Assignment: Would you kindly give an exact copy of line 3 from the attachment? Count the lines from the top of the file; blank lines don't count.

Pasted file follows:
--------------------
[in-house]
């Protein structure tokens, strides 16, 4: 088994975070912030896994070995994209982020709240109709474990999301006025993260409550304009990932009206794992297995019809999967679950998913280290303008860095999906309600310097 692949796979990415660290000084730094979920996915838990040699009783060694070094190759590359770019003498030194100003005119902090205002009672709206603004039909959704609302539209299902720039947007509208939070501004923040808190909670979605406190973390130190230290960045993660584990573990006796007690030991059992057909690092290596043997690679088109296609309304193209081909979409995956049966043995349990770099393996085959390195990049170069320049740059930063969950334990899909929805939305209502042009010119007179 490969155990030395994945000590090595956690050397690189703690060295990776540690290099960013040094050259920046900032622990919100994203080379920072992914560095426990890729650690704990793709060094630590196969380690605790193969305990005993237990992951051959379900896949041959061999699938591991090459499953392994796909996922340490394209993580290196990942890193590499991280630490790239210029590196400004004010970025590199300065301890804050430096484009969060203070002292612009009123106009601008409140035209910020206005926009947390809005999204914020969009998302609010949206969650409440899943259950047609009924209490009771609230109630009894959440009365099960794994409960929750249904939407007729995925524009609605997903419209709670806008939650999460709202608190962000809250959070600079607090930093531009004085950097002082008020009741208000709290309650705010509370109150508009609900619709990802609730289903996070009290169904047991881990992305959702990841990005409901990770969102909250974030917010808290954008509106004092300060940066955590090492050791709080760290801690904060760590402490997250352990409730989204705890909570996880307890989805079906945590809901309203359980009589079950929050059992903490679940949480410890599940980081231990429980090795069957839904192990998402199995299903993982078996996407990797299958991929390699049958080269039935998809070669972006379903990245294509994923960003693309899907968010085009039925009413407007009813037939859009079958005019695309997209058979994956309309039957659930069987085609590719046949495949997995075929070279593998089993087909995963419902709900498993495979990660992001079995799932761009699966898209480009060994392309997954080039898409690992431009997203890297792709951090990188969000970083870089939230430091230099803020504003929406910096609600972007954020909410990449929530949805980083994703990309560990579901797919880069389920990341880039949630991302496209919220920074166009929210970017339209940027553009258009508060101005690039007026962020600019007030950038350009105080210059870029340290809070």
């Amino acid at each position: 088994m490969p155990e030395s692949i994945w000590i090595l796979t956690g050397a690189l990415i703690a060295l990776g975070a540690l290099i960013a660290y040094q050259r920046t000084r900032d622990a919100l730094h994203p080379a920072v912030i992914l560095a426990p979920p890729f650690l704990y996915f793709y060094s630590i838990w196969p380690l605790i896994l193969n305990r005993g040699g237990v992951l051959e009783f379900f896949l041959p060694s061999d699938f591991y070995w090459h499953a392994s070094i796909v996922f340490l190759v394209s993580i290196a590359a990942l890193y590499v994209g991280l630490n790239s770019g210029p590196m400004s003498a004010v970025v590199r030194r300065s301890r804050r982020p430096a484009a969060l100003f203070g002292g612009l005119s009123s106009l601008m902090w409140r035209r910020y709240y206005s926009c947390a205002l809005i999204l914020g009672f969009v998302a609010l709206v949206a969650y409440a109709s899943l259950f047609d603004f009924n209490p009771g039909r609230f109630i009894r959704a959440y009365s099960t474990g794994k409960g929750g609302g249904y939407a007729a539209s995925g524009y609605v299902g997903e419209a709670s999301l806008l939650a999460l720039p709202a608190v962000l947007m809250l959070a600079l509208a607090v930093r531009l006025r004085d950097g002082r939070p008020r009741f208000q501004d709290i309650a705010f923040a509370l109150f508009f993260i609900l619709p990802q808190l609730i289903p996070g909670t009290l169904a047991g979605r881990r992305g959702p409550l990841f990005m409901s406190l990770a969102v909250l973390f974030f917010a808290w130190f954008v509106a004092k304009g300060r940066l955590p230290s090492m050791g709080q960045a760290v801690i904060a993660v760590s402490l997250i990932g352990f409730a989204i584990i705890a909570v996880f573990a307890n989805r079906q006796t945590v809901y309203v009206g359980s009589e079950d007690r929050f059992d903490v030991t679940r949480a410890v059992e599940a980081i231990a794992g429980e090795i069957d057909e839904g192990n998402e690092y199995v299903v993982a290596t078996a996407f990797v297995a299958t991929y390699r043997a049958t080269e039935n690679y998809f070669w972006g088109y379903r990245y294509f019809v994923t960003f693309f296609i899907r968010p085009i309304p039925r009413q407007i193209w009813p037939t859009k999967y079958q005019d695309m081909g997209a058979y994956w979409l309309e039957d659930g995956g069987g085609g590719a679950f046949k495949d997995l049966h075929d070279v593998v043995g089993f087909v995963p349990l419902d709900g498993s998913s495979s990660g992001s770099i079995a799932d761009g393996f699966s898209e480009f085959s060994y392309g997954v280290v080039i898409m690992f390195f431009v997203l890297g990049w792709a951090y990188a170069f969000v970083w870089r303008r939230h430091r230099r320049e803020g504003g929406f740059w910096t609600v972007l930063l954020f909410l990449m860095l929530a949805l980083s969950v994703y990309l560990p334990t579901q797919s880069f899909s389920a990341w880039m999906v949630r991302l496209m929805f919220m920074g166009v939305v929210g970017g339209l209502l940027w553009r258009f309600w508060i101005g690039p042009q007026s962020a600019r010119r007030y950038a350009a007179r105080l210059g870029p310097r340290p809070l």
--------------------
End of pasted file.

């Amino acid at each position: 088994m490969p155990e030395s692949i994945w000590i090595l796979t956690g050397a690189l990415i703690a060295l990776g975070a540690l290099i960013a660290y040094q050259r920046t000084r900032d622990a919100l730094h994203p080379a920072v912030i992914l560095a426990p979920p890729f650690l704990y996915f793709y060094s630590i838990w196969p380690l605790i896994l193969n305990r005993g040699g237990v992951l051959e009783f379900f896949l041959p060694s061999d699938f591991y070995w090459h499953a392994s070094i796909v996922f340490l190759v394209s993580i290196a590359a990942l890193y590499v994209g991280l630490n790239s770019g210029p590196m400004s003498a004010v970025v590199r030194r300065s301890r804050r982020p430096a484009a969060l100003f203070g002292g612009l005119s009123s106009l601008m902090w409140r035209r910020y709240y206005s926009c947390a205002l809005i999204l914020g009672f969009v998302a609010l709206v949206a969650y409440a109709s899943l259950f047609d603004f009924n209490p009771g039909r609230f109630i009894r959704a959440y009365s099960t474990g794994k409960g929750g609302g249904y939407a007729a539209s995925g524009y609605v299902g997903e419209a709670s999301l806008l939650a999460l720039p709202a608190v962000l947007m809250l959070a600079l509208a607090v930093r531009l006025r004085d950097g002082r939070p008020r009741f208000q501004d709290i309650a705010f923040a509370l109150f508009f993260i609900l619709p990802q808190l609730i289903p996070g909670t009290l169904a047991g979605r881990r992305g959702p409550l990841f990005m409901s406190l990770a969102v909250l973390f974030f917010a808290w130190f954008v509106a004092k304009g300060r940066l955590p230290s090492m050791g709080q960045a760290v801690i904060a993660v760590s402490l997250i990932g352990f409730a989204i584990i705890a909570v996880f573990a307890n989805r079906q006796t945590v809901y309203v009206g359980s009589e079950d007690r929050f059992d903490v030991t679940r949480a410890v059992e599940a980081i231990a794992g429980e090795i069957d057909e839904g192990n998402e690092y199995v299903v993982a290596t078996a996407f990797v297995a299958t991929y390699r043997a049958t080269e039935n690679y998809f070669w972006g088109y379903r990245y294509f019809v994923t960003f693309f296609i899907r968010p085009i309304p039925r009413q407007i193209w009813p037939t859009k999967y079958q005019d695309m081909g997209a058979y994956w979409l309309e039957d659930g995956g069987g085609g590719a679950f046949k495949d997995l049966h075929d070279v593998v043995g089993f087909v995963p349990l419902d709900g498993s998913s495979s990660g992001s770099i079995a799932d761009g393996f699966s898209e480009f085959s060994y392309g997954v280290v080039i898409m690992f390195f431009v997203l890297g990049w792709a951090y990188a170069f969000v970083w870089r303008r939230h430091r230099r320049e803020g504003g929406f740059w910096t609600v972007l930063l954020f909410l990449m860095l929530a949805l980083s969950v994703y990309l560990p334990t579901q797919s880069f899909s389920a990341w880039m999906v949630r991302l496209m929805f919220m920074g166009v939305v929210g970017g339209l209502l940027w553009r258009f309600w508060i101005g690039p042009q007026s962020a600019r010119r007030y950038a350009a007179r105080l210059g870029p310097r340290p809070l």